Life Is Blooming In Death Valley

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The hottest, driest place in North America now looks more like a Monet painting than an arid,
desolate valley ripened with dirt. Thanks to El Nino, Death Valley has blossomed, quite literally, with a rare, floral “super bloom” that’s sprung its native plants to life.

The “once-in-a-lifetime event”—though it last happened 11 years ago—showed signs of
sprouting in early January after heavy rains pummeled the Valley in the fall, where, instead of
the normal 2 inches per rainfall a year, as much as three and a half inches fell in just a few
hours. As the old additive that we just made up says, “El Nino showers brings Death Valley
flowers.” And it has. Big time.

Decorated with more than a dozen varieties of plants like gravel ghost, phacelia, rock daily,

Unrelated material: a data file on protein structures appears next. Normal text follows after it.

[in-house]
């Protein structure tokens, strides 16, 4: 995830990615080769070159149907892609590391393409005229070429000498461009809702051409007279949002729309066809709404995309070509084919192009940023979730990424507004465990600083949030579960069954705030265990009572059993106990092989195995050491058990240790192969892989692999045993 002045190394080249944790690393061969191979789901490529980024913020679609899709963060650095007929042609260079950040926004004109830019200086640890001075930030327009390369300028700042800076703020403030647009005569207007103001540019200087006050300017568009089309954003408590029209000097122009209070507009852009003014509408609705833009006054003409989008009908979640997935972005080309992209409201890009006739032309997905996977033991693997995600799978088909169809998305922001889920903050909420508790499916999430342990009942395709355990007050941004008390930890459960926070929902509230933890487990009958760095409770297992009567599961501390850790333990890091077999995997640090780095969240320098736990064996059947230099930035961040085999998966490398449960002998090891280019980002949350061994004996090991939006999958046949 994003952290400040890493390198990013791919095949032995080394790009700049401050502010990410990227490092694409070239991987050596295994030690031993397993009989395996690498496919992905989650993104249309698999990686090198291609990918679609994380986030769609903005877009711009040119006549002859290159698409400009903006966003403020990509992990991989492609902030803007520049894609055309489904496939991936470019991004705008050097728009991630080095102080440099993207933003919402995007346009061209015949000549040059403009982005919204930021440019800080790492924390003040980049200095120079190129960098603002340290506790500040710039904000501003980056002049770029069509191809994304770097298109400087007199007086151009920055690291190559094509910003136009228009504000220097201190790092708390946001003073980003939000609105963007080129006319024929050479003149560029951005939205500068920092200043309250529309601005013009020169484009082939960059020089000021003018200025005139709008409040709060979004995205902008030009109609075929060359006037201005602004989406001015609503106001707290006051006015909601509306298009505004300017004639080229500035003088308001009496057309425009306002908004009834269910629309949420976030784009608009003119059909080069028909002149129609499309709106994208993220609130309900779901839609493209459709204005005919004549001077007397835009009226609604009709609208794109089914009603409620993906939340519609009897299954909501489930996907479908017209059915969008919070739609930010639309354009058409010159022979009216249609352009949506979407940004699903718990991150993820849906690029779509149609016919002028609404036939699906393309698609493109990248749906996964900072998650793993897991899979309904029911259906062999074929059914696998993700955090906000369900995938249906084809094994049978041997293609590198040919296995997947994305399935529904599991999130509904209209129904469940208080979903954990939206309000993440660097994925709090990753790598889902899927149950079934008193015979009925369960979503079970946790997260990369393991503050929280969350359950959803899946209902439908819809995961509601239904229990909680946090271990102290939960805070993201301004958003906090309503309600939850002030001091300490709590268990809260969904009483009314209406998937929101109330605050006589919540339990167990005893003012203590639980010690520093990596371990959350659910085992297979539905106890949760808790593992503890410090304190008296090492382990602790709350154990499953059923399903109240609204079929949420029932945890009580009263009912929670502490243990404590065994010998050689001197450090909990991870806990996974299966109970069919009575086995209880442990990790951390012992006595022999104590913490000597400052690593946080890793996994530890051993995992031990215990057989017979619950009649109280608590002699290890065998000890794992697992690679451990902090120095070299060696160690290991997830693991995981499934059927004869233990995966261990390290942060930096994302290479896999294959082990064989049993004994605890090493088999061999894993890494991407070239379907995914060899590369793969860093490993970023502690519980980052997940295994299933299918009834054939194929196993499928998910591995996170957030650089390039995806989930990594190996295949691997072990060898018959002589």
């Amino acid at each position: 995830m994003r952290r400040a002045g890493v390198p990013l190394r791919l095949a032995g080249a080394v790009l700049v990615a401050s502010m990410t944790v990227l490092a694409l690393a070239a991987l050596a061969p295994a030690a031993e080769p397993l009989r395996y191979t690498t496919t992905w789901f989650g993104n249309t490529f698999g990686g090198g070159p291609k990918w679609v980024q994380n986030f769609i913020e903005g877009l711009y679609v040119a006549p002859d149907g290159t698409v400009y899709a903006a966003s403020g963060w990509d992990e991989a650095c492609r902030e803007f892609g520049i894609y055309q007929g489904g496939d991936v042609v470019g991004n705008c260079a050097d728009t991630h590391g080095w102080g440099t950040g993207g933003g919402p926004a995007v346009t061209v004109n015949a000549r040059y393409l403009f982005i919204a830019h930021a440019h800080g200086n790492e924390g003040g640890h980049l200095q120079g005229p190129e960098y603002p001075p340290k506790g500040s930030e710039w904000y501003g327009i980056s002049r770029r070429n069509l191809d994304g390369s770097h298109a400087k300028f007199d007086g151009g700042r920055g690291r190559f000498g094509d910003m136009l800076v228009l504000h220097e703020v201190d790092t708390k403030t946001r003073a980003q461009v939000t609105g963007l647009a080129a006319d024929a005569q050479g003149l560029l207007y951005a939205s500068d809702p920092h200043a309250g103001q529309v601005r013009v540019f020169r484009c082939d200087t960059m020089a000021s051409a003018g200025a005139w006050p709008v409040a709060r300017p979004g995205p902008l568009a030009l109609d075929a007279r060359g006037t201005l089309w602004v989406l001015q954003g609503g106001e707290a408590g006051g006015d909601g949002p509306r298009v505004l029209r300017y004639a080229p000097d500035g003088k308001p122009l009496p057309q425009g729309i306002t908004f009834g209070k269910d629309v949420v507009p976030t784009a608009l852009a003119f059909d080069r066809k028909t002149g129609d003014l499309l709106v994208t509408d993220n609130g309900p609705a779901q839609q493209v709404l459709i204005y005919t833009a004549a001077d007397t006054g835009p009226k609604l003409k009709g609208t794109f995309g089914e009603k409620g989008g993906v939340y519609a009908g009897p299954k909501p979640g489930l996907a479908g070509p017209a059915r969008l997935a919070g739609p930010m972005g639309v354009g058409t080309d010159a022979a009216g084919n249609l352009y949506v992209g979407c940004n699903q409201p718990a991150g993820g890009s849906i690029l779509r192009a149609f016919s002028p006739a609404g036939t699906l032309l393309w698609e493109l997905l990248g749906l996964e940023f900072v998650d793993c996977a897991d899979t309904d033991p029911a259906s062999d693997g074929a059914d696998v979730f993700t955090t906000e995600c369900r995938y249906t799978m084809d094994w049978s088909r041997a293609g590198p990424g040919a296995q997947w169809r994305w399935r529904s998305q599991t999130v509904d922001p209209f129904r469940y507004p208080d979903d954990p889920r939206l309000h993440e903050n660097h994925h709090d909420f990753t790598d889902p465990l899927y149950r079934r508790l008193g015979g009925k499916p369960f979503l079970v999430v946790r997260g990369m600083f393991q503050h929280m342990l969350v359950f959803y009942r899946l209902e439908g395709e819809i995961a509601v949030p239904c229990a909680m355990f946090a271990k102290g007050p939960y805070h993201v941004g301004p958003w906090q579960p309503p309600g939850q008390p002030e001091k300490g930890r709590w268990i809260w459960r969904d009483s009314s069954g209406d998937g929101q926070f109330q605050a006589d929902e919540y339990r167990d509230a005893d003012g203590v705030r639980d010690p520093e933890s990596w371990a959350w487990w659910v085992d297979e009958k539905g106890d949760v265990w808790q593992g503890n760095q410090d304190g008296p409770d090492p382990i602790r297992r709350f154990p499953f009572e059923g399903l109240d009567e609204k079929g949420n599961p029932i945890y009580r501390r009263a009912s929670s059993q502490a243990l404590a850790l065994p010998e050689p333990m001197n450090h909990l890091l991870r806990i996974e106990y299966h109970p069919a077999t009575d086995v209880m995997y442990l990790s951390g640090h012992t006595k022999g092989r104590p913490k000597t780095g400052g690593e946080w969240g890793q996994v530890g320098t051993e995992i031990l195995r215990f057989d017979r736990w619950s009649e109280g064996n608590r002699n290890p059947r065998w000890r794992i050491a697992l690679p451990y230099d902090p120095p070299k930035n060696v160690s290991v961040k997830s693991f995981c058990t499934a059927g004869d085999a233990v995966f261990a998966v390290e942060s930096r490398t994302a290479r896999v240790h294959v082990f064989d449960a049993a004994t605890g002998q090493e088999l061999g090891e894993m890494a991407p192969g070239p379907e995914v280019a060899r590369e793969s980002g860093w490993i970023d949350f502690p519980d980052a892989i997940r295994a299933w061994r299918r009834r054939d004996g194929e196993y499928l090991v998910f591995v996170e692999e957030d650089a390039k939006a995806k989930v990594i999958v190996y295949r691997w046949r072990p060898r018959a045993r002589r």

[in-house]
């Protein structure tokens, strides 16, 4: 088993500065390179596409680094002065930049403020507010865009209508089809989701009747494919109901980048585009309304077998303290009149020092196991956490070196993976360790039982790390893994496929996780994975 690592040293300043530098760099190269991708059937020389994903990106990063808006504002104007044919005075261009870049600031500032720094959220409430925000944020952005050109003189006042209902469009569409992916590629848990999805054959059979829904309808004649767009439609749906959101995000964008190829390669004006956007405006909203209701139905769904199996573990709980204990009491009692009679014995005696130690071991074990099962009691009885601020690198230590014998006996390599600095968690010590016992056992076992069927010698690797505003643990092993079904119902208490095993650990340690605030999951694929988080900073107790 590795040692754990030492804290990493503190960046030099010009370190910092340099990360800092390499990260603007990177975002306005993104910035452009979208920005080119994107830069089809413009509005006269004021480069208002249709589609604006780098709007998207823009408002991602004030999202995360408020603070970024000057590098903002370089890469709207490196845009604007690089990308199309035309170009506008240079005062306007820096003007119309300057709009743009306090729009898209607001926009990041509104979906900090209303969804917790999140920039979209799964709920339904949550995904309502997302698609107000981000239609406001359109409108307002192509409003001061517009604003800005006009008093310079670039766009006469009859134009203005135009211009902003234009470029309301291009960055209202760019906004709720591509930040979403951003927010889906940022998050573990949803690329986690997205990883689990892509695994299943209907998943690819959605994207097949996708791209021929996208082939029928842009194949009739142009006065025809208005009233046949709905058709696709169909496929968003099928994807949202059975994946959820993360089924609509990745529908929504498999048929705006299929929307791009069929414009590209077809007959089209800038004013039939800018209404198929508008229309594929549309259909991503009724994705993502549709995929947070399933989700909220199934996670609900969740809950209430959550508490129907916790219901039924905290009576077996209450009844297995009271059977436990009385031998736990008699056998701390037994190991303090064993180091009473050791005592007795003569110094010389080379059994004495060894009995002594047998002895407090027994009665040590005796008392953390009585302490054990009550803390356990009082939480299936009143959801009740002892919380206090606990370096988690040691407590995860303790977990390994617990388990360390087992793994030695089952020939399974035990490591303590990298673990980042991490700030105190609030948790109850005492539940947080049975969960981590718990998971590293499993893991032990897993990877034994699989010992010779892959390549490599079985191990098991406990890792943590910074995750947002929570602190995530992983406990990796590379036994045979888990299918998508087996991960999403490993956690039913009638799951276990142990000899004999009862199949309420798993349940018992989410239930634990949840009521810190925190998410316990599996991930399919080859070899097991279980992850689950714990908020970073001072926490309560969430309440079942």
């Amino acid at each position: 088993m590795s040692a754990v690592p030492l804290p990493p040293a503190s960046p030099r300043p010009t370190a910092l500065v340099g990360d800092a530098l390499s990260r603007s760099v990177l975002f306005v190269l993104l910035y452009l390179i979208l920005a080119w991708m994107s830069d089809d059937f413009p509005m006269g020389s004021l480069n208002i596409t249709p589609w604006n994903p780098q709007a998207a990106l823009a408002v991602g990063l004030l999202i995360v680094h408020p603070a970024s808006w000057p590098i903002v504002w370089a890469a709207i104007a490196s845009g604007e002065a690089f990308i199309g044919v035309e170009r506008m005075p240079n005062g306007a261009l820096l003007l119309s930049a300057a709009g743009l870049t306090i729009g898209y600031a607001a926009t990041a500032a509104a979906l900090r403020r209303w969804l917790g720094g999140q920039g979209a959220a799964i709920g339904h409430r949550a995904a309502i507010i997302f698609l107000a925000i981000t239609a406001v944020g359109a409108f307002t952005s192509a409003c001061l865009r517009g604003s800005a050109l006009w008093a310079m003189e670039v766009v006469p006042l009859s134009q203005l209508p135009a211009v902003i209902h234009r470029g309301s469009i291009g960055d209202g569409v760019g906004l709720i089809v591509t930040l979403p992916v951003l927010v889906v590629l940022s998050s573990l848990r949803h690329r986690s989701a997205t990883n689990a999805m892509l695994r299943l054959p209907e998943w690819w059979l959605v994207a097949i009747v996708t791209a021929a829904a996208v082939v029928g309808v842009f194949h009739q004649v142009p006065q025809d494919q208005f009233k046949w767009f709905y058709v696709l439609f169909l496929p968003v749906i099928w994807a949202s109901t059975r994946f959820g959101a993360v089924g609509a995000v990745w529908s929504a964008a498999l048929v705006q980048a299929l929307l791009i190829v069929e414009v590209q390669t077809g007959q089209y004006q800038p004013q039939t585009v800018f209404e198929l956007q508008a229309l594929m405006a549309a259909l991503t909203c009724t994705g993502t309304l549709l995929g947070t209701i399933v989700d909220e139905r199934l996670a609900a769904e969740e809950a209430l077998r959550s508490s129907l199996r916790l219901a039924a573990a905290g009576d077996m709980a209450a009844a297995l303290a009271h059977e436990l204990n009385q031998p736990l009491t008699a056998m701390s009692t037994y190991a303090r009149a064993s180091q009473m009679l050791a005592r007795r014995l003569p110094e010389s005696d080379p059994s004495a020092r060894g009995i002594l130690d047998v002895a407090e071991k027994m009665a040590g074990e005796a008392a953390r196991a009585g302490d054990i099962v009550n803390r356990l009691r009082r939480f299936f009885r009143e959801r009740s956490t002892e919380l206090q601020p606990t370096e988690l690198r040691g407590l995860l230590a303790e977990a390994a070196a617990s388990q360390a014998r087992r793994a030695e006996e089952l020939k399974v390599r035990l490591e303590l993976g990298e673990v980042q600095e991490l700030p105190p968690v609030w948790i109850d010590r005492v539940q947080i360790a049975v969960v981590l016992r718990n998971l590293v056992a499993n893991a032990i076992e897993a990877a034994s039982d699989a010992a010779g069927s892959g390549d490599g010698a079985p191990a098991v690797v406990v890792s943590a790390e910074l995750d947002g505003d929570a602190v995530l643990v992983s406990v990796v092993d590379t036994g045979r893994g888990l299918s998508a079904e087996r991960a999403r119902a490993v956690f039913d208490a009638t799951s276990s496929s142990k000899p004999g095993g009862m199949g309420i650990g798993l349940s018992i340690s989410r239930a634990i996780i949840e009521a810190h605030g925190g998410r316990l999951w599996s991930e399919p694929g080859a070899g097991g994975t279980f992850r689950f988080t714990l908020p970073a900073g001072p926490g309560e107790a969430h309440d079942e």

pincushion, primrose and desert gold poppy, it’s become a spectacle not only for the workers
who’ve only seen a desolate wasteland, but also tourists have begun flocking to the Valley.

Park rangers aren’t sure how long the bloom will last, but, thankfully, the rangers have already scouted the Valley for the best spots to see the bloom.

Though flowers typically bloom in the park through mid-July, just remember that this place is
named “Death Valley” for a reason.

Tom is a travel writer, part-time hitchhiker, and he’s currently trying to imitate Where in the World is Carmen Sandiego? but with more sunscreen and jorts.

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